Drop shot, I'm not sure what the answer is either, but here's my 2 cents. I truly believe there is such thing as too much gun for an animal. I can't speak to elk, I've never shot one. But IMHO, when I've used my .243 on deer, I've dropped them with one shot. I used a .300 mag once on one, and blast if it didn't take two shots to dispatch it. While shot placement is always a rule to take into consdideration, this deer that took the .300 mag twice was about 75 yards, broadside for the first shot in the shoulder. went running pell mell away from me before stopping about 150 yards out behind brush, finally stepped out enough to put another bullet into it. It dropped then. Two bullet channels in that deer, both in the shoulder, but narrow holes on the exit. Before folks ask if I had FMJs, no, they were 180 grain softtips. My theory was that the bullet just goes to fastf ast through lightskinned game, where as the slower .243 has time to create a wound channel that drops them. No disagreeing with the .30-06 and .338 both probably being great calibers. Need to use an adequate caliber, and be sure of that shot placement is the most important thing.wwb said:I've heard a couple theories on why it happens, but I don't think anybody knows for sure.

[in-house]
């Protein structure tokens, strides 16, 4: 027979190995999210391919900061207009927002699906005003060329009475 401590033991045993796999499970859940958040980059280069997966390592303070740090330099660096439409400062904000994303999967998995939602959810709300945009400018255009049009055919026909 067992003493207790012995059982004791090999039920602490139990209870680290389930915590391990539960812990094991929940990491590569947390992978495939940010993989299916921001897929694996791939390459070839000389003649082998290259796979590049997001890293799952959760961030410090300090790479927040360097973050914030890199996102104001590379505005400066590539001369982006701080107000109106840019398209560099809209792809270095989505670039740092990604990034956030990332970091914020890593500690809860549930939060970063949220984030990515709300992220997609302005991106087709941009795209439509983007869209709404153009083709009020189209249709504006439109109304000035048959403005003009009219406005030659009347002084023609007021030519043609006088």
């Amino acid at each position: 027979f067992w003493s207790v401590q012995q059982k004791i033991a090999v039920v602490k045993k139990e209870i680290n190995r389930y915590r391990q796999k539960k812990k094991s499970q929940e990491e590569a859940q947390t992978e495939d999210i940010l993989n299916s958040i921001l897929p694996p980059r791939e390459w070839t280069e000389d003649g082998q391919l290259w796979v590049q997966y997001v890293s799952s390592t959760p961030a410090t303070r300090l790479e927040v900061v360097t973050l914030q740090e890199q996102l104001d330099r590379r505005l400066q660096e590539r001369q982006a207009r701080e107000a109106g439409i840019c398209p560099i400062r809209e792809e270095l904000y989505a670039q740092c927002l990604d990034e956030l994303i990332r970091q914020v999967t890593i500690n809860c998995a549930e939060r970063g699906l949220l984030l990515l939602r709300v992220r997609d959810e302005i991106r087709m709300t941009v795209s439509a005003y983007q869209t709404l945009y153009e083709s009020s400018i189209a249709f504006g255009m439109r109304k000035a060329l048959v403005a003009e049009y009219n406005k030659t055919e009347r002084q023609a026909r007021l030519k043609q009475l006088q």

I've shot an elk with a .30-'06, about a 180 yard shot, broadside, and when I hit him, he dropped like he'd been hit with Thor's Hammer.
My hunting partner had basically the same shot, except it was closer - about 125 yards - and he was shooting a .300 Weatherby Mag. His hit was basically the same as mine, and he's shooting quite a boomer, but his elk ran about 50 yards before it dropped.
I've seen the same thing with whitetails and a .30-30; sometimes they drop right in their tracks, and sometimes they go 30-50 yards. When you field dress them, the heart and one or both lungs are hit - the internal damage looks the same.